What particularly unnerved me however was that the room had no clock. Now, on my test voucher, it had actually specified to bring a watch of some sort but my brain was thinking that it was optional. So when I walked in and saw blank walls, my heart sank. This would be my first time taking a test without any sense of time. So a warning to those taking the JLPT in Japan - if the test voucher says to bring a watch - bring a watch.

The first test was vocabulary. We had twenty-five minutes. As I had no clock, I had promised myself that I would rip through it. And I dd. I'm pretty sure I finished it in about fifteen minutes. I took some time to go over my answers for potentially another five. And I still had a few minutes towards the end to stare off into space. There were four sections in total and for the first two sections, I didn't feel it necessary to read the full sentences of each problem. It literally was identifying kanji and meaning. The third section required inserting the correct word and the last section required identifying sentences with similar meaning to the original. I felt extremely confident with that one so it was a great start.

Insert a thirty minute break, plus more invigilator jargon and we'd started the grammar test. We had fifty-minutes for this one. This one was not as easy as the last. I distinctly recall skipping two questions in favour of getting to the end before going back to those problems and trying to work them out. The first section of this test was particles - one of my biggest weaknesses where grammar is concerned. The next sentence required knowledge of sentence structure. The third section was another "insert-the-correct-word" while the last one required problem solving. I then proceeded to check my answers and about halfway through this, the invigilator called time and I recall thinking to myself that it had to be the quickest fifty minutes I'd ever experienced. Note to self; bring a watch.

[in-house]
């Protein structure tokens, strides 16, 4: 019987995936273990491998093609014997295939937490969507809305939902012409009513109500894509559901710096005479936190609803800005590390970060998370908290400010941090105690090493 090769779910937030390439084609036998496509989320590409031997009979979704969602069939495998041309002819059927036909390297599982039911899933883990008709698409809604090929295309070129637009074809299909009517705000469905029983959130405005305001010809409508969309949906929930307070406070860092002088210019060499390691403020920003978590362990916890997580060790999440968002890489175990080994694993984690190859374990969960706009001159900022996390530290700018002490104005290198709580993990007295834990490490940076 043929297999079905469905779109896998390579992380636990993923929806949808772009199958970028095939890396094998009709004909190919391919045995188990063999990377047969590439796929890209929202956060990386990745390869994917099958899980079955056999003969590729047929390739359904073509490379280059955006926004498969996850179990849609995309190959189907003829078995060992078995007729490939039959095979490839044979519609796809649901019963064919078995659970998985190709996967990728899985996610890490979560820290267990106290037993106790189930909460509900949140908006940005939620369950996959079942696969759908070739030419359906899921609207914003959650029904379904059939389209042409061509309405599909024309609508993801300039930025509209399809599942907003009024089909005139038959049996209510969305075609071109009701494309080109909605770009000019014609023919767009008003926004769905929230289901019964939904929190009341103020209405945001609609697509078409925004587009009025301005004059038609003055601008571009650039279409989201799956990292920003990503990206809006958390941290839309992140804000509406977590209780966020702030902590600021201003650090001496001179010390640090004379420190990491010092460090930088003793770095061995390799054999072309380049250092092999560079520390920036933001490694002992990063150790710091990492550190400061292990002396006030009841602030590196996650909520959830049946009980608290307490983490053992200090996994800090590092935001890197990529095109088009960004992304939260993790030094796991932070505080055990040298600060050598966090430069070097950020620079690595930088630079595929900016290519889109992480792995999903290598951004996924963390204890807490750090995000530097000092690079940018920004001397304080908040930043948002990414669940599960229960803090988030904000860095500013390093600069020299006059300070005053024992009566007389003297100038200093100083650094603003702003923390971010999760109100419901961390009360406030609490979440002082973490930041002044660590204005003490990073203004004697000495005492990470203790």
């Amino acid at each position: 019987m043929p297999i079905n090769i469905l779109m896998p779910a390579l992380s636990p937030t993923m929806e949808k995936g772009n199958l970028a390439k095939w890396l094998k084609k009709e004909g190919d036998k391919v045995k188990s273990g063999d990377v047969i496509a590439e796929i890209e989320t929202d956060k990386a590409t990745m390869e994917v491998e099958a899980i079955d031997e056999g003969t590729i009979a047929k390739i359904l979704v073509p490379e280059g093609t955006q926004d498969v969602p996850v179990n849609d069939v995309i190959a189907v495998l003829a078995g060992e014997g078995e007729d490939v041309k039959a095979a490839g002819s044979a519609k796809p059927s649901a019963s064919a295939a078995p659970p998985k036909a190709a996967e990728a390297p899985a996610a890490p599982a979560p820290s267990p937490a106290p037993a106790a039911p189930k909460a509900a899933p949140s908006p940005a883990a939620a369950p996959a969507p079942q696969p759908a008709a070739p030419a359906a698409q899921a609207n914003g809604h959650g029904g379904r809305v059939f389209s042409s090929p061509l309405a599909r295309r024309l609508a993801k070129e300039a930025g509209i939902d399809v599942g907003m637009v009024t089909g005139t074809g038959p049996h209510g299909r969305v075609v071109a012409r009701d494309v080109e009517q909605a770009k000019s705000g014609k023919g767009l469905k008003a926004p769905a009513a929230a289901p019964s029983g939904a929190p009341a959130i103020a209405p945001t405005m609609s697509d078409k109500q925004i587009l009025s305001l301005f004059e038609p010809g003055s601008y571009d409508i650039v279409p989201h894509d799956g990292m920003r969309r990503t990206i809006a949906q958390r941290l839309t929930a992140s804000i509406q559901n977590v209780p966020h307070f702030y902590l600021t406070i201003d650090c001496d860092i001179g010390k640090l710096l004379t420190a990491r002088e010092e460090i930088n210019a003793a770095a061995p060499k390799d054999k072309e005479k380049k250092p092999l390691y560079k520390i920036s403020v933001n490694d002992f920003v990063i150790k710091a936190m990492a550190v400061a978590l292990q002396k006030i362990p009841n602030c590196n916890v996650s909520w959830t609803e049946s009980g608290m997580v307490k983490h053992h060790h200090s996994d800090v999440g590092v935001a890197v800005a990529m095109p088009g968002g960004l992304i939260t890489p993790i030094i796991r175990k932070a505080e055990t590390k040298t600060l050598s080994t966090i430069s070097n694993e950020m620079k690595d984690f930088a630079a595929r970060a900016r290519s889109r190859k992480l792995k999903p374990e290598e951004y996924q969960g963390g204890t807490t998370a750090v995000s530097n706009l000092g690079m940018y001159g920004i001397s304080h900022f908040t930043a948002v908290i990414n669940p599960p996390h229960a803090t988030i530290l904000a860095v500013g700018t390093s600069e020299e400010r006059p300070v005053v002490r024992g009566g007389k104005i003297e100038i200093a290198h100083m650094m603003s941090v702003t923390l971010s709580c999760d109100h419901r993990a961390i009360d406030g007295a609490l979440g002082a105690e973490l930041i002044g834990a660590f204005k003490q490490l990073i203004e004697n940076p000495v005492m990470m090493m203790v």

A sandwich and a melon pan later, I was back into that test room for the final time to take the dreaded listening test. Of everything I have ever done with regards to Japanese, listening and speaking are by far my weakest areas. When it comes to listening, I nearly always miss something but on the second try, I tend to pick it up. Unfortunately for me, there would not be a second chance to hear the CD player. I was just going to have to try my best. So I turned my ear to the CD player and gave it a go. I'm very sure I mucked up a couple of questions on the first three sections but I feel fairly okay about the last one. In this particular test, each section usually has a bunch of pictures or a choice of four answers but in the last section, there are no pictures and you simply have to listen to the CD for both question and answers. I'm sure I cocked up somewhere but I've managed to get it all back to front somehow.